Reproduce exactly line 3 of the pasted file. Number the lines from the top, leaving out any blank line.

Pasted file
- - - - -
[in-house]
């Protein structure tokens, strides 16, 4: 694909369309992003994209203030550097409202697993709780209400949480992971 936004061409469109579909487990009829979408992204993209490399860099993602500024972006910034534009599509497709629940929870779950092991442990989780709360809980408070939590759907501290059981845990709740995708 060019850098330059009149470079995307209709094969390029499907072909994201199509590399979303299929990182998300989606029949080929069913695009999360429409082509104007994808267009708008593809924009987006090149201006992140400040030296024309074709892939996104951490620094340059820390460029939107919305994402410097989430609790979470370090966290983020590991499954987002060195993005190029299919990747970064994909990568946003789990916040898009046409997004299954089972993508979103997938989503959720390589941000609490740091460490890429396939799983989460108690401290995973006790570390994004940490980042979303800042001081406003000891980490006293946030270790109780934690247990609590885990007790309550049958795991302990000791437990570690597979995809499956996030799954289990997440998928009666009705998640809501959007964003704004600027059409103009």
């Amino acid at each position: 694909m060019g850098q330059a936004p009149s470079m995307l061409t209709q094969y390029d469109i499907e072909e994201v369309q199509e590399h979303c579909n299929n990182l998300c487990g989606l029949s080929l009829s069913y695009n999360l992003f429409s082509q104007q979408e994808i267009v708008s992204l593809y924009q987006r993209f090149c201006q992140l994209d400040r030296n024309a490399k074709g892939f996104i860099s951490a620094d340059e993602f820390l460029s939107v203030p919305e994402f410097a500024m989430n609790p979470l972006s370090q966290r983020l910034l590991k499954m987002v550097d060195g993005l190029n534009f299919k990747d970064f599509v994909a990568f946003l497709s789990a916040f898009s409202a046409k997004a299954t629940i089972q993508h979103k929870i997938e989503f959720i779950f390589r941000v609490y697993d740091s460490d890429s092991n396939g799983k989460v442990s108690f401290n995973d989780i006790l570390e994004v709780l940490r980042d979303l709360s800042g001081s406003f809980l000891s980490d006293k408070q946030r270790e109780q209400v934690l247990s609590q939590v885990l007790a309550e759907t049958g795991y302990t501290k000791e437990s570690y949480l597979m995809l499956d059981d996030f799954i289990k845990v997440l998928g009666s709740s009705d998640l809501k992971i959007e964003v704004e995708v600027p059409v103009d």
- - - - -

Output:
């Amino acid at each position: 694909m060019g850098q330059a936004p009149s470079m995307l061409t209709q094969y390029d469109i499907e072909e994201v369309q199509e590399h979303c579909n299929n990182l998300c487990g989606l029949s080929l009829s069913y695009n999360l992003f429409s082509q104007q979408e994808i267009v708008s992204l593809y924009q987006r993209f090149c201006q992140l994209d400040r030296n024309a490399k074709g892939f996104i860099s951490a620094d340059e993602f820390l460029s939107v203030p919305e994402f410097a500024m989430n609790p979470l972006s370090q966290r983020l910034l590991k499954m987002v550097d060195g993005l190029n534009f299919k990747d970064f599509v994909a990568f946003l497709s789990a916040f898009s409202a046409k997004a299954t629940i089972q993508h979103k929870i997938e989503f959720i779950f390589r941000v609490y697993d740091s460490d890429s092991n396939g799983k989460v442990s108690f401290n995973d989780i006790l570390e994004v709780l940490r980042d979303l709360s800042g001081s406003f809980l000891s980490d006293k408070q946030r270790e109780q209400v934690l247990s609590q939590v885990l007790a309550e759907t049958g795991y302990t501290k000791e437990s570690y949480l597979m995809l499956d059981d996030f799954i289990k845990v997440l998928g009666s709740s009705d998640l809501k992971i959007e964003v704004e995708v600027p059409v103009d």